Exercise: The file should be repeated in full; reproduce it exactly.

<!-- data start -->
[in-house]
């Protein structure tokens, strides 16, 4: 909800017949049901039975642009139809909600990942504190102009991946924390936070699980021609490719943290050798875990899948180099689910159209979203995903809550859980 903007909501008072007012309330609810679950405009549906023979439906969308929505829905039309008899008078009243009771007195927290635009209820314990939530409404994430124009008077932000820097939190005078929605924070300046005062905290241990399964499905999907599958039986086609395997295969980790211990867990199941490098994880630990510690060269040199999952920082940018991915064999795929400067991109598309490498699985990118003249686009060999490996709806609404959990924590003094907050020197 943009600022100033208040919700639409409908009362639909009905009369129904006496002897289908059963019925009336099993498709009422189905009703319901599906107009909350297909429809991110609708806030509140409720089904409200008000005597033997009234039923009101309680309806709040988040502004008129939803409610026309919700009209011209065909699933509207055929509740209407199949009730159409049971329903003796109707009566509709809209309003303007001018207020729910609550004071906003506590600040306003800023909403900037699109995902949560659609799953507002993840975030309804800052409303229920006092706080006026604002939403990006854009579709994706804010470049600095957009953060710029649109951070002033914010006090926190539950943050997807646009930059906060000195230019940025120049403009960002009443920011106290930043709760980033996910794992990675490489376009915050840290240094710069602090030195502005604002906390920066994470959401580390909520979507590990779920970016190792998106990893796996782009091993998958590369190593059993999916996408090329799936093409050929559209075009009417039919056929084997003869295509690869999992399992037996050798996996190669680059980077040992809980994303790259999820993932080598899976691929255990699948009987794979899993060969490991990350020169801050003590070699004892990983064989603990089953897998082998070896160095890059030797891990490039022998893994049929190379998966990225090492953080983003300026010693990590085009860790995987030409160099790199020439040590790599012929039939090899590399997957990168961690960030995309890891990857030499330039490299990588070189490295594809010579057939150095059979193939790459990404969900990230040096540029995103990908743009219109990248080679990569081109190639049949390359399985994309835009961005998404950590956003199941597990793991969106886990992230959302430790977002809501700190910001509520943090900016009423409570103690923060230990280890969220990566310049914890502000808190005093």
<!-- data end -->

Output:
[in-house]
């Protein structure tokens, strides 16, 4: 909800017949049901039975642009139809909600990942504190102009991946924390936070699980021609490719943290050798875990899948180099689910159209979203995903809550859980 903007909501008072007012309330609810679950405009549906023979439906969308929505829905039309008899008078009243009771007195927290635009209820314990939530409404994430124009008077932000820097939190005078929605924070300046005062905290241990399964499905999907599958039986086609395997295969980790211990867990199941490098994880630990510690060269040199999952920082940018991915064999795929400067991109598309490498699985990118003249686009060999490996709806609404959990924590003094907050020197 943009600022100033208040919700639409409908009362639909009905009369129904006496002897289908059963019925009336099993498709009422189905009703319901599906107009909350297909429809991110609708806030509140409720089904409200008000005597033997009234039923009101309680309806709040988040502004008129939803409610026309919700009209011209065909699933509207055929509740209407199949009730159409049971329903003796109707009566509709809209309003303007001018207020729910609550004071906003506590600040306003800023909403900037699109995902949560659609799953507002993840975030309804800052409303229920006092706080006026604002939403990006854009579709994706804010470049600095957009953060710029649109951070002033914010006090926190539950943050997807646009930059906060000195230019940025120049403009960002009443920011106290930043709760980033996910794992990675490489376009915050840290240094710069602090030195502005604002906390920066994470959401580390909520979507590990779920970016190792998106990893796996782009091993998958590369190593059993999916996408090329799936093409050929559209075009009417039919056929084997003869295509690869999992399992037996050798996996190669680059980077040992809980994303790259999820993932080598899976691929255990699948009987794979899993060969490991990350020169801050003590070699004892990983064989603990089953897998082998070896160095890059030797891990490039022998893994049929190379998966990225090492953080983003300026010693990590085009860790995987030409160099790199020439040590790599012929039939090899590399997957990168961690960030995309890891990857030499330039490299990588070189490295594809010579057939150095059979193939790459990404969900990230040096540029995103990908743009219109990248080679990569081109190639049949390359399985994309835009961005998404950590956003199941597990793991969106886990992230959302430790977002809501700190910001509520943090900016009423409570103690923060230990280890969220990566310049914890502000808190005093």